Z-transforms play the role in sampled systems that Laplace
transforms play in continuous systems.
In continuous systems, inputs and outputs are related by differential
equations and Laplace transform techniques are used to solve
those differential equations.
In sampled systems, inputs and outputs are related by difference
equations and Z-transform techniques are used to solve those
differential equations.
Michael E.Auer
01.11.2011
BSC04
Basics in Systems and Circuits Theory
Fourier, Laplace and Z-Transforms
For right-sided signals (zero-valued for negative time index) the
Laplace transform is a generalization of the Fourier transform of
a continuous-time signal, and the z-transform is a generalization
of the Fourier transform of a discrete-time signal.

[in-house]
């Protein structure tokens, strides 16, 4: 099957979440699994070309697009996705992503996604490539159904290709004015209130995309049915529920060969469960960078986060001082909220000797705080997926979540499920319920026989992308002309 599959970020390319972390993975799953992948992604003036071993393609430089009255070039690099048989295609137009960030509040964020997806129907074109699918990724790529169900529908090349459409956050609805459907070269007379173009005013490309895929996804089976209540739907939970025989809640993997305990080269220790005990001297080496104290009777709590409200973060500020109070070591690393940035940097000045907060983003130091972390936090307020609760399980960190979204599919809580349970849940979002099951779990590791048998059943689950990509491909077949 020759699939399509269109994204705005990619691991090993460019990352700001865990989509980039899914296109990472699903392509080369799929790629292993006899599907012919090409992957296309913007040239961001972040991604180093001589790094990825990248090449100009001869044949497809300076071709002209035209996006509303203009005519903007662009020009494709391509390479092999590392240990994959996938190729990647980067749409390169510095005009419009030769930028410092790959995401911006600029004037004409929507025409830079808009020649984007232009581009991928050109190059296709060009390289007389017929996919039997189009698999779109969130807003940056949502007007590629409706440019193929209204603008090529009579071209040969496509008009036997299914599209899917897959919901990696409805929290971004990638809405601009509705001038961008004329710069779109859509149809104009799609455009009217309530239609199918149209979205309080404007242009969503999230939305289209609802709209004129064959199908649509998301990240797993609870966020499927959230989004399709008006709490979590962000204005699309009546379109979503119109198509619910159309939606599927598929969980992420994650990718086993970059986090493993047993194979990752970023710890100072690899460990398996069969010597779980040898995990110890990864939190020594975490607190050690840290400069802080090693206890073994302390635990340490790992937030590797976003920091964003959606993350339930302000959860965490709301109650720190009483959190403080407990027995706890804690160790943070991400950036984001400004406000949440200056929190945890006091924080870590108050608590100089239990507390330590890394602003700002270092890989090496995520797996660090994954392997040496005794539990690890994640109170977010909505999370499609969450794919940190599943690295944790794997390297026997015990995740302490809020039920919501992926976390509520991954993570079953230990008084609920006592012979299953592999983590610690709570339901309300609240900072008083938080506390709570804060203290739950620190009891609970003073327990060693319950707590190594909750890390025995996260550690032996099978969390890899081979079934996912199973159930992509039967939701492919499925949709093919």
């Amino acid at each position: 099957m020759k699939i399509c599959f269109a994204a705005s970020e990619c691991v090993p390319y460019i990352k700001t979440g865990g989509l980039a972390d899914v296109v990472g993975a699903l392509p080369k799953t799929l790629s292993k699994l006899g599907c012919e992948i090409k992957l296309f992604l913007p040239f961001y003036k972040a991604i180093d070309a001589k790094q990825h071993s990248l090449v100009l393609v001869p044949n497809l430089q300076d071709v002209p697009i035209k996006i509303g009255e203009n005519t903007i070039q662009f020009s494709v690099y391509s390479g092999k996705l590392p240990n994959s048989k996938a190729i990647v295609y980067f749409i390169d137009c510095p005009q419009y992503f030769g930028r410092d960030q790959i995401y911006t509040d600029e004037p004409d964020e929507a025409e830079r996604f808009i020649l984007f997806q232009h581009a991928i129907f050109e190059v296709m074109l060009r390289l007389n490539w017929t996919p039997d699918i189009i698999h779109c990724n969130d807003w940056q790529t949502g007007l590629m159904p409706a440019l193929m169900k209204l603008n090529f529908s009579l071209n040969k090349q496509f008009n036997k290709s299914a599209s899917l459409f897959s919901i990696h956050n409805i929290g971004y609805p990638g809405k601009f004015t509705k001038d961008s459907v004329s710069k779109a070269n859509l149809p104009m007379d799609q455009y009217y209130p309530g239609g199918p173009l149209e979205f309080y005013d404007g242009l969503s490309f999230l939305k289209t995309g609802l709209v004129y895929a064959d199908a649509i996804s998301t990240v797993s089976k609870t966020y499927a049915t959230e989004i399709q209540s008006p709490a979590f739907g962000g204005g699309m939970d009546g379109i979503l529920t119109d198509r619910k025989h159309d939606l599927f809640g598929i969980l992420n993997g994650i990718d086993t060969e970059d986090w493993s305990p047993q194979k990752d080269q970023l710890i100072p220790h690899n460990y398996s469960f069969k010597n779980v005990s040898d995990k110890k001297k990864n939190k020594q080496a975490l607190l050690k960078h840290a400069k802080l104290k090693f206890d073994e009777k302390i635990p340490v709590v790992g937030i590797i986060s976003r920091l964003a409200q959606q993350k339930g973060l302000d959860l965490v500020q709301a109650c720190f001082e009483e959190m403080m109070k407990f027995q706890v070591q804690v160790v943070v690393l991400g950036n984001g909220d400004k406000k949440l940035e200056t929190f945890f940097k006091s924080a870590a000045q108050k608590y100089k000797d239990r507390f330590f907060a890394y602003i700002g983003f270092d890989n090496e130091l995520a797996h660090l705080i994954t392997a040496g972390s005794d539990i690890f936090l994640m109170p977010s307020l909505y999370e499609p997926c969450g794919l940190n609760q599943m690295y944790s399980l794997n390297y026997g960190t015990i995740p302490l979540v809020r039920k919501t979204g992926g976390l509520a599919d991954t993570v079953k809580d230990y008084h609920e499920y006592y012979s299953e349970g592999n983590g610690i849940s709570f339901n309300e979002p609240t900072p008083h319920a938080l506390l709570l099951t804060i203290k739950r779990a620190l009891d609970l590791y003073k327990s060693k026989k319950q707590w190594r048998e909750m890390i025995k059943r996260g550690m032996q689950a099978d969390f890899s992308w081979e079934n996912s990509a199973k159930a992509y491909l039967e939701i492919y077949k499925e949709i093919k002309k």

Fourier Transform
generalization
Michael E.Auer
Laplace Transform
Z-Transform
continuous-time signals
discrete-time signals
01.11.2011
BSC04
Basics in Systems and Circuits Theory
The Z-transform converts a discrete time-domain signal, which is
a sequence of real or complex numbers, into a complex
frequency-domain representation.
It can be considered as a discrete-time equivalent of the Laplace
transform.
There are numerous sampled systems that look like the one shown below.
discrete-time signals
Michael E.Auer
01.11.2011
BSC04
Basics in Systems and Circuits Theory
Definition of the Z-Transform
Let us assume that we have a sequence, yk.
The subscript &quot;k&quot; indicates a sampled time interval and that yk is the
value of y(t) at the kth sample instant.
yk could be generated from a sample of a time function.
For example: yk = y(kT), where y(t) is a continuous time function, and T is the
sampling interval.
We will focus on the index variable k, rather than the exact time kT, in all that we